How the United States Bought Alaska

Alaska is a US state located northwest of Canada. It used to be part of the Russian Empire until it was sold to the United States of America on March 30, 1867. This is a historical event known today as the Alaska Purchase.

According to researches, the Russian settlement came to Alaska sometime in the 17th century. It was considered as an international center of trade. Merchants flocked in and out of Alaska to trade fabrics, tea, coal, and expensive goods such as walrus ivory and sea otter fur. The area was also known to have a number of gold deposits.

Despite its wealth in resources and commercial activity, however, the Russians found it difficult to keep it after they were beaten by Great Britain in the Crimean War. It was in 1959 when Russian Tsar Alexander II was convinced by his younger brother Grand Duke Konstantin to sell Alaska to either the USA or Great Britain. This, according to Konstantin, was better that losing Alaska in the war.

While the USA took interest in the offer, it wasn’t possible to pursue it at that time, because it had more pressing concerns as it was engulfed in the American Civil War. After the civil, war in 1867 Alaska was again offered to the US through Secretary of State William Seward and President Andrew Johnson. The two parties came to an agreement, and Alaska was turned over to the US for a price of $7.2 million.

At the height of World War II, 3 islands located in Alaska, Attu, Agattu, and Kiska, were captured by Japanese forces. They occupied it from June 1942 to August 1943 before letting the islands fall back into American hands.

On January 3, 1959, Alaska was officially named as an American state, together with Hawaii. Today, Alaska is still a US state but there are many Russian nationalists who are demanding that the state be given back to them. The US, however, has been mum on these reports.

Alaska’s Golden History – Prospecting

The gold rush is one of the defining moments in Alaskan history. Throughout the 1860s to the early 1900s, the gold rush attracted multitudes to the cold Alaskan mountains.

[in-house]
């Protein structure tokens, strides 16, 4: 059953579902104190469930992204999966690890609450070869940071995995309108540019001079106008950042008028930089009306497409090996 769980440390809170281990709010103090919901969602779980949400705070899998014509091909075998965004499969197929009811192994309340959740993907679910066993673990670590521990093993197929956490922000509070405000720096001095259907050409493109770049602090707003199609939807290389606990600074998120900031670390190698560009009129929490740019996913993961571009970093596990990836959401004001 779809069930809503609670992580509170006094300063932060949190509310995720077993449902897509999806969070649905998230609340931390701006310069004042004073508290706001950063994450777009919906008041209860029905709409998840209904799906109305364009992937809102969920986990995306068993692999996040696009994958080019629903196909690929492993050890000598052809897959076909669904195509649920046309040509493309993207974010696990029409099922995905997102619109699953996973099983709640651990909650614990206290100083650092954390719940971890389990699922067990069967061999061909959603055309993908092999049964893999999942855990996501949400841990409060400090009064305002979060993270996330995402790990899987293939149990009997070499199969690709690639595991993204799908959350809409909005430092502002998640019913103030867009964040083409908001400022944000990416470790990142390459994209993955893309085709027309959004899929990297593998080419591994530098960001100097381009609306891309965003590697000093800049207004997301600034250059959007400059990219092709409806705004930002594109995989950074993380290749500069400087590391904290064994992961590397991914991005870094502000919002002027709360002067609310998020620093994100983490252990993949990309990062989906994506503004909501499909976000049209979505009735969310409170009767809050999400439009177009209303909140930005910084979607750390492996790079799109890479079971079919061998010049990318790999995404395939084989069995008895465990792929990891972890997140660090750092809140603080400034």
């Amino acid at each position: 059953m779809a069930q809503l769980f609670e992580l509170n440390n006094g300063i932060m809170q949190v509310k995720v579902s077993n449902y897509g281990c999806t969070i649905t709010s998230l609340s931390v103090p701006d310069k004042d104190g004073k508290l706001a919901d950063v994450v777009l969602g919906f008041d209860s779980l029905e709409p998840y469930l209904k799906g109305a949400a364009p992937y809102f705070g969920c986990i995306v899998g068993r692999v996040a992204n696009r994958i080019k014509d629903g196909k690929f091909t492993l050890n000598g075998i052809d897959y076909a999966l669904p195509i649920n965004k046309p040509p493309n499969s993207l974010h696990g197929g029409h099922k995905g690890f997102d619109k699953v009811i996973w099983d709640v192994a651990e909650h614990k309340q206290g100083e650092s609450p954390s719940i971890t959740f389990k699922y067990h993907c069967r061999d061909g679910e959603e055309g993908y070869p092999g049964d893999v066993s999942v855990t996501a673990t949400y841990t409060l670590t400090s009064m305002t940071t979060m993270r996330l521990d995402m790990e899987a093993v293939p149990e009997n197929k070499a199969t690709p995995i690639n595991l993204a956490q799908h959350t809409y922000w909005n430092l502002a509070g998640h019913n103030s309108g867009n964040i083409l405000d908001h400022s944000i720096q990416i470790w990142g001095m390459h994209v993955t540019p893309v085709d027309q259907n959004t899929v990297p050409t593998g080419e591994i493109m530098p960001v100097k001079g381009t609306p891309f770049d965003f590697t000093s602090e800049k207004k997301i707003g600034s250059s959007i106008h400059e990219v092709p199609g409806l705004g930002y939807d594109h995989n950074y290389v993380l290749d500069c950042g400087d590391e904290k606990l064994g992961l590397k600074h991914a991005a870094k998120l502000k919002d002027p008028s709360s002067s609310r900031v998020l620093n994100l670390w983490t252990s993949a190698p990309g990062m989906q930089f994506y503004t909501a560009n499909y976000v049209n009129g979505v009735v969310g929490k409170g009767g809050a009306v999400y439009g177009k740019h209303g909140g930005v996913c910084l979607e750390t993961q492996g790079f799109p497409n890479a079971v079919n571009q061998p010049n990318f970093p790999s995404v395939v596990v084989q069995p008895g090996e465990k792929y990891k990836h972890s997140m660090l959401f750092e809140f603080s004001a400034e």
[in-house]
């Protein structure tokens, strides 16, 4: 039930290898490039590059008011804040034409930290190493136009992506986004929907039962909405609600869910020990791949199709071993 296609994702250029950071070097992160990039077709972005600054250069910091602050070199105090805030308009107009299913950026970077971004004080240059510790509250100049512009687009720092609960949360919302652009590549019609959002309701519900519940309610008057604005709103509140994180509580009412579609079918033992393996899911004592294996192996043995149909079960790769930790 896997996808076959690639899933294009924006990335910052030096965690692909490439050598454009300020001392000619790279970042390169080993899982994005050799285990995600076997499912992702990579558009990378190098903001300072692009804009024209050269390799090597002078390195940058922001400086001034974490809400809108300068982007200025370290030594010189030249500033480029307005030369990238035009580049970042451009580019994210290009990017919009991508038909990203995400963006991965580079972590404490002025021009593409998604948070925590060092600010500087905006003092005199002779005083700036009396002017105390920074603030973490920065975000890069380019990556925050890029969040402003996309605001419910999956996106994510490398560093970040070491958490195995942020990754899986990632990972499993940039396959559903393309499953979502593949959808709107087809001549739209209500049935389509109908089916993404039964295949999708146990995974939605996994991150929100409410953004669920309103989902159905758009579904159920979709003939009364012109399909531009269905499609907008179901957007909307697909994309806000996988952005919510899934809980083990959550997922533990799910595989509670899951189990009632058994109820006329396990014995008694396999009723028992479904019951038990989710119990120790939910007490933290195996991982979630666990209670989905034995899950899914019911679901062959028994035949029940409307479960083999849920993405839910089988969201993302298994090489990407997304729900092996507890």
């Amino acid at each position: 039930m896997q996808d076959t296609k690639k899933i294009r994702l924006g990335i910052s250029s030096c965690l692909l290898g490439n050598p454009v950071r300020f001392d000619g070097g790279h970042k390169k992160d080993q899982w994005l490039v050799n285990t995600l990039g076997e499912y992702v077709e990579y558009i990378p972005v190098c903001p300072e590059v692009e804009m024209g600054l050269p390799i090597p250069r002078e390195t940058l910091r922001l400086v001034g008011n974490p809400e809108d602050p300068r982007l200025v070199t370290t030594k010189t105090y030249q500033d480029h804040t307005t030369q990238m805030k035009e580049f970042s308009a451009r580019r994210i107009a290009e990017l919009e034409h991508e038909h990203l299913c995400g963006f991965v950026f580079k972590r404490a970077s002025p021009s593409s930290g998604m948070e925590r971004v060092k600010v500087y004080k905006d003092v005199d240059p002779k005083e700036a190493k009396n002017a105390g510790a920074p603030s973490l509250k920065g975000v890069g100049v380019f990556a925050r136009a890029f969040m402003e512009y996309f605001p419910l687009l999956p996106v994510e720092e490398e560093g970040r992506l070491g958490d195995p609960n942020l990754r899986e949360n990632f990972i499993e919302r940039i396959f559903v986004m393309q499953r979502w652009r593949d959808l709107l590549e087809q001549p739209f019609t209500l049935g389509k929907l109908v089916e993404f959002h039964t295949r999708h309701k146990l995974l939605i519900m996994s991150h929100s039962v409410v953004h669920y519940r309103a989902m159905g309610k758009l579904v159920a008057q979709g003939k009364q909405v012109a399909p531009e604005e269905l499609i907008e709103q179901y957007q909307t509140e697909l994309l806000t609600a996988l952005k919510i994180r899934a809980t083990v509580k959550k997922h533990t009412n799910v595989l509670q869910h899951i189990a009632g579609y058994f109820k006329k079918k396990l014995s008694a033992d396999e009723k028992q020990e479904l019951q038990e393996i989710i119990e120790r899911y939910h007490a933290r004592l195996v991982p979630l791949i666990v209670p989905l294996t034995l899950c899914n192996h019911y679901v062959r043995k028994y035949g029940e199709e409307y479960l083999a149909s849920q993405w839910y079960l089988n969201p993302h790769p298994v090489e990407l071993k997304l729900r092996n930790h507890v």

After Russia sold Alaska, American prospectors, traders, and workers came to the new territory in search of a better life. In 1880 prospectors found gold in what is now Juneau, the capital city named after one of the founding prospectors.  This event led to a rush of gold and mineral explorations in the north.

Discoveries of gold in the Yukon area further attracted prospectors, and discoveries of gold in the Klondike River  led to the now famous Klondike gold rush of 1896. Droves of prospectors from Seattle and San Francisco came in waves, braving the cold in their search for gold.

Prospectors passed by land using trails at Chilkkoot, White Pass, Dyea, Dalton, and Valdez, while some chose to use the river trail at Stikine. Whether by land or water, the Alaskan climate was punishing to the new settlers.

Discoveries of gold in the Bering Coast, Anvil Creek, Nome Beach, and several other places led to settlements being abandoned and moving to where the gold was more promising.

Though most of the prospectors came for gold, Alaska is rich in several other minerals. Deposits of copper, tin, mercury, silver, and platinum have also been found. The mining of coal and marble strengthened the industry providing more workers with jobs and opportunities.

The shift to mining oil and gas, occurred in the late 1960s and continued on to the present. In the 1980s, Alaska provided almost 20 percent of oil production in the United States, and until today Alaska produces close to 600,000 barrels of oil a day.

Many industries now abound in Alaska, but the Alaskan gold rush was the spark that first started everything.